By JaisalPastakia, Investment Manager at Heartwood Investment Management
This summer has been a rather uneventful one for financial markets. The S&P 500 traded within a tight range in August and remains at an all-time high. UK equity markets have also shrugged off worries about Brexit, with the FTSE 100 rising through July and consolidating those gains in August. Meanwhile, the FTSE 250, which includes smaller- and medium-sized companies, has also seen a meaningful recovery. Since the Brexit-related spike in June, volatility has subsided across global indices. The most well-known of these ‘fear indices’, the CBOE Volatility Index (VIX Index), which measures expected volatility levels of the S&P 500, has fallen significantly and is now below its historic average.
Markets are being driven less by fundamentals and more by liquidity, hopes of continued central bank policy measures and, recently, perceptions of a potential boost from significant government spending. Many investors are comfortable in the belief that, as long as global central bank support remains forthcoming, this ‘goldilocks’ state can continue. Hedge funds, in particular, have been fervent sellers of S&P 500 volatility via option contracts. They consider that monetary stimulus and improved forward guidance from policymakers, which provides financial markets with predictability, are likely to suppress volatility for some time. The income generated from selling option volatility is an attractive source of income for many investors, particularly when government bond yields are so low.
Upcoming events highlight ongoing uncertainties
There is a danger, though, that investors are relying too heavily on global central bank support and perceptions of potential government stimulus. Global central bank credibility will continue to be tested and questions persist around the efficacy of current policies; note how Westminster parliamentarians have recently questioned the Bank of England on whether it has acted too early. The Federal Reserve remains caught between an economy reaching full employment and a corporate sector that is still reluctant to invest for future growth. This creates challenges for Fed policymakers as they attempt to raise interest rates from near zero levels. Furthermore, attempts by the Bank of Japan to weaken the yen have so far proven counter-productive, leading to greater calls for fiscal intervention.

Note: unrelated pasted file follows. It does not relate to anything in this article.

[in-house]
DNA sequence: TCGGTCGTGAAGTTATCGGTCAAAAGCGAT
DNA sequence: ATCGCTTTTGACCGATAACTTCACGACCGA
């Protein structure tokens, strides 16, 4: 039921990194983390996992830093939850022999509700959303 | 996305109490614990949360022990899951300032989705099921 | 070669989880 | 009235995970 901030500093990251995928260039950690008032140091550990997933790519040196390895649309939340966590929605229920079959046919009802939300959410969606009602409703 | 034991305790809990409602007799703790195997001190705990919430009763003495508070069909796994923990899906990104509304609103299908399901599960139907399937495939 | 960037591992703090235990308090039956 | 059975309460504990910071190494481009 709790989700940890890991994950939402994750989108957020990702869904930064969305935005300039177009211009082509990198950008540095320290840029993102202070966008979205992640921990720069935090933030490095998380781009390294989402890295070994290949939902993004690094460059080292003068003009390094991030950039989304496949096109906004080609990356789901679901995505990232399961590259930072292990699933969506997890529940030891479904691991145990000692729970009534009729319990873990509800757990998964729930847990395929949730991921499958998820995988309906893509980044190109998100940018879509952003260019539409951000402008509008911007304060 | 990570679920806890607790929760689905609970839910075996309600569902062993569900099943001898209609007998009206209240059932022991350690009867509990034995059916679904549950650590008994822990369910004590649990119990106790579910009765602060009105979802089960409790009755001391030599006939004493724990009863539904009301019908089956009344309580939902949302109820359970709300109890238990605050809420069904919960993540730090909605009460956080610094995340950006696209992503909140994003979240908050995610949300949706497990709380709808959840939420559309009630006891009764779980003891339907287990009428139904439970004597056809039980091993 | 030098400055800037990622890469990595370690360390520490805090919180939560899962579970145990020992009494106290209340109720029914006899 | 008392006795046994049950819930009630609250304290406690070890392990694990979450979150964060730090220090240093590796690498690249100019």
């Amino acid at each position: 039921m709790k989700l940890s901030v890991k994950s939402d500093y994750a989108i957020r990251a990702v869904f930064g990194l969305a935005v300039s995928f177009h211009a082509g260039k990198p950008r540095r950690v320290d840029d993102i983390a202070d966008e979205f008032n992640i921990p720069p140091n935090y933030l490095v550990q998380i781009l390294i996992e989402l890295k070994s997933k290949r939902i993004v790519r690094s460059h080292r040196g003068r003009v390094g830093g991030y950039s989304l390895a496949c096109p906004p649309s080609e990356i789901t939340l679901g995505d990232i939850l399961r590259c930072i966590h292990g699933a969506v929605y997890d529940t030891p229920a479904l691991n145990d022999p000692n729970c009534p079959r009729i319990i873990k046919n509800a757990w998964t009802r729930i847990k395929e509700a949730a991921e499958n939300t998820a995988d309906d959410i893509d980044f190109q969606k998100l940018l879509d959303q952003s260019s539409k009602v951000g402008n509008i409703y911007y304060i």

Central bank policy manoeuvring remains a key driver of market behaviour and, no doubt, there will be a lot of focus on the upcoming policy meetings this month. Over the next few weeks, we also have the first of the US presidential debates and, in November, an Italian referendum on constitutional reform, which may potentially provide another forum for anti-establishment dissatisfaction. While these events could pass unremarkably, investors need to be alert to underlying risks, which may have faded over the summer but have not been eradicated.
In particular, US equity valuations across a range of multiples remain at historic highs, though corporate earnings have yet to catch up. US companies are adjusting to the strength of the US dollar but tighter employment conditions could lead to higher wage demands, adding further pressure to profit margins. Moreover, while we have had some reprieve from the Brexit headlines over summer, the clock will start ticking on how the UK government will deliver. Needless to say, there remains opaqueness around the UK’s relationship with the Single Market and how it will forge a compromise on freedom of movement principles.
Bolstering portfolio defences in becalmed markets
Being risk-aware should not be mistaken for being overly pessimistic about the future. However, as equity markets remain in a becalmed state, investors should consider opportunities to bolster portfolio defences. As volatility falls, the cost of insuring a portfolio against a market downturn gets cheaper. We believe it is prudent to protect some of those gains made in equity markets over the summer, strengthening our portfolios in the event of any potential shock.